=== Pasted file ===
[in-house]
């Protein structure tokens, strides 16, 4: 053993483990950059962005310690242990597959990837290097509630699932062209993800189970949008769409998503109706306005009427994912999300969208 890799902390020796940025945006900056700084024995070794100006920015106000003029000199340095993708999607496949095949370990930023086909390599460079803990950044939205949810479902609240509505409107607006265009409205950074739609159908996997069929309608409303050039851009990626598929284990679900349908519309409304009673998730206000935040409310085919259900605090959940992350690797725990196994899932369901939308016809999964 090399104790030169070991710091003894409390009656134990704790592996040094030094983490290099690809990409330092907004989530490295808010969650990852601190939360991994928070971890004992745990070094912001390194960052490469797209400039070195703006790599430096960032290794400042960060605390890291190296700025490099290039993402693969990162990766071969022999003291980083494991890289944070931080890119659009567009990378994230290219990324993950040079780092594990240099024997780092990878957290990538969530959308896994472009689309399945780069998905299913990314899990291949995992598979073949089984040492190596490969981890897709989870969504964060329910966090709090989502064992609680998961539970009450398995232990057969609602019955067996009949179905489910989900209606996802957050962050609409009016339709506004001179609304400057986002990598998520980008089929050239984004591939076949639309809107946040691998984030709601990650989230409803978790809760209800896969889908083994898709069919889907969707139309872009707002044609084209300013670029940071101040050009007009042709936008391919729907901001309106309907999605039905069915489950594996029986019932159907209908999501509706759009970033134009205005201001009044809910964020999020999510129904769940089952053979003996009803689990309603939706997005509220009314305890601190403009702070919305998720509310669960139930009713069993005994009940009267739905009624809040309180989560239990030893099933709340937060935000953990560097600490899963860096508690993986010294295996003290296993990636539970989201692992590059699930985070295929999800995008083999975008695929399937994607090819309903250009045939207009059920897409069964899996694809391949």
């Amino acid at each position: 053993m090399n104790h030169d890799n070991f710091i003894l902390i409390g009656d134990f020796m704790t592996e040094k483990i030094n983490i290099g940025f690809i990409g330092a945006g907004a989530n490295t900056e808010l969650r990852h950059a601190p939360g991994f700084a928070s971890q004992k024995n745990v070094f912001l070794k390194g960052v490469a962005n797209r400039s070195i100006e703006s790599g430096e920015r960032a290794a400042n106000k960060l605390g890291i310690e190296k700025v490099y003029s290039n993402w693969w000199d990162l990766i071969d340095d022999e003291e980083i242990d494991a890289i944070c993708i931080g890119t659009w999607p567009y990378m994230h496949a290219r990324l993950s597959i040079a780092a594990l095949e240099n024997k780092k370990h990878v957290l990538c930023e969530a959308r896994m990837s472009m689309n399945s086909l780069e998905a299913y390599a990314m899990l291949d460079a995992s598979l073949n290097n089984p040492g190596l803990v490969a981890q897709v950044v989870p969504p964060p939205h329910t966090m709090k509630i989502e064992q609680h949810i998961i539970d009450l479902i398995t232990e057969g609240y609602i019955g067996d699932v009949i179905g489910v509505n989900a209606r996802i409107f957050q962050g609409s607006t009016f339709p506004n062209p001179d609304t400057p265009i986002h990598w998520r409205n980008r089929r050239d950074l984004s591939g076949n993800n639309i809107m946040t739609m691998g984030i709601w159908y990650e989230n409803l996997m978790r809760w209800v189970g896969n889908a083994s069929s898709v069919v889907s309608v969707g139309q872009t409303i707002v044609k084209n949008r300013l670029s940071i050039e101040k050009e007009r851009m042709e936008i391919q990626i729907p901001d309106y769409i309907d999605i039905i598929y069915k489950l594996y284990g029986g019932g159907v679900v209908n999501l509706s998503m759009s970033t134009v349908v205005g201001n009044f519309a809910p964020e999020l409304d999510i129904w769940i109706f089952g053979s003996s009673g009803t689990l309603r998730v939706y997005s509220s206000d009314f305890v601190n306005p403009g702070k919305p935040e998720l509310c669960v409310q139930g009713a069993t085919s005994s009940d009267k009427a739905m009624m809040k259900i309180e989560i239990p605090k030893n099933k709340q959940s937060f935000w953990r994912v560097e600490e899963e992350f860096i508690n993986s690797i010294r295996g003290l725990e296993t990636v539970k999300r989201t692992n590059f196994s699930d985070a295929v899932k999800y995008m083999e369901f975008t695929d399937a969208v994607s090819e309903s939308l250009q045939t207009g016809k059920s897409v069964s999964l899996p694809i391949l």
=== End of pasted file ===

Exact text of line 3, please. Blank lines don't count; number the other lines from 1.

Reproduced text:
């Amino acid at each position: 053993m090399n104790h030169d890799n070991f710091i003894l902390i409390g009656d134990f020796m704790t592996e040094k483990i030094n983490i290099g940025f690809i990409g330092a945006g907004a989530n490295t900056e808010l969650r990852h950059a601190p939360g991994f700084a928070s971890q004992k024995n745990v070094f912001l070794k390194g960052v490469a962005n797209r400039s070195i100006e703006s790599g430096e920015r960032a290794a400042n106000k960060l605390g890291i310690e190296k700025v490099y003029s290039n993402w693969w000199d990162l990766i071969d340095d022999e003291e980083i242990d494991a890289i944070c993708i931080g890119t659009w999607p567009y990378m994230h496949a290219r990324l993950s597959i040079a780092a594990l095949e240099n024997k780092k370990h990878v957290l990538c930023e969530a959308r896994m990837s472009m689309n399945s086909l780069e998905a299913y390599a990314m899990l291949d460079a995992s598979l073949n290097n089984p040492g190596l803990v490969a981890q897709v950044v989870p969504p964060p939205h329910t966090m709090k509630i989502e064992q609680h949810i998961i539970d009450l479902i398995t232990e057969g609240y609602i019955g067996d699932v009949i179905g489910v509505n989900a209606r996802i409107f957050q962050g609409s607006t009016f339709p506004n062209p001179d609304t400057p265009i986002h990598w998520r409205n980008r089929r050239d950074l984004s591939g076949n993800n639309i809107m946040t739609m691998g984030i709601w159908y990650e989230n409803l996997m978790r809760w209800v189970g896969n889908a083994s069929s898709v069919v889907s309608v969707g139309q872009t409303i707002v044609k084209n949008r300013l670029s940071i050039e101040k050009e007009r851009m042709e936008i391919q990626i729907p901001d309106y769409i309907d999605i039905i598929y069915k489950l594996y284990g029986g019932g159907v679900v209908n999501l509706s998503m759009s970033t134009v349908v205005g201001n009044f519309a809910p964020e999020l409304d999510i129904w769940i109706f089952g053979s003996s009673g009803t689990l309603r998730v939706y997005s509220s206000d009314f305890v601190n306005p403009g702070k919305p935040e998720l509310c669960v409310q139930g009713a069993t085919s005994s009940d009267k009427a739905m009624m809040k259900i309180e989560i239990p605090k030893n099933k709340q959940s937060f935000w953990r994912v560097e600490e899963e992350f860096i508690n993986s690797i010294r295996g003290l725990e296993t990636v539970k999300r989201t692992n590059f196994s699930d985070a295929v899932k999800y995008m083999e369901f975008t695929d399937a969208v994607s090819e309903s939308l250009q045939t207009g016809k059920s897409v069964s999964l899996p694809i391949l």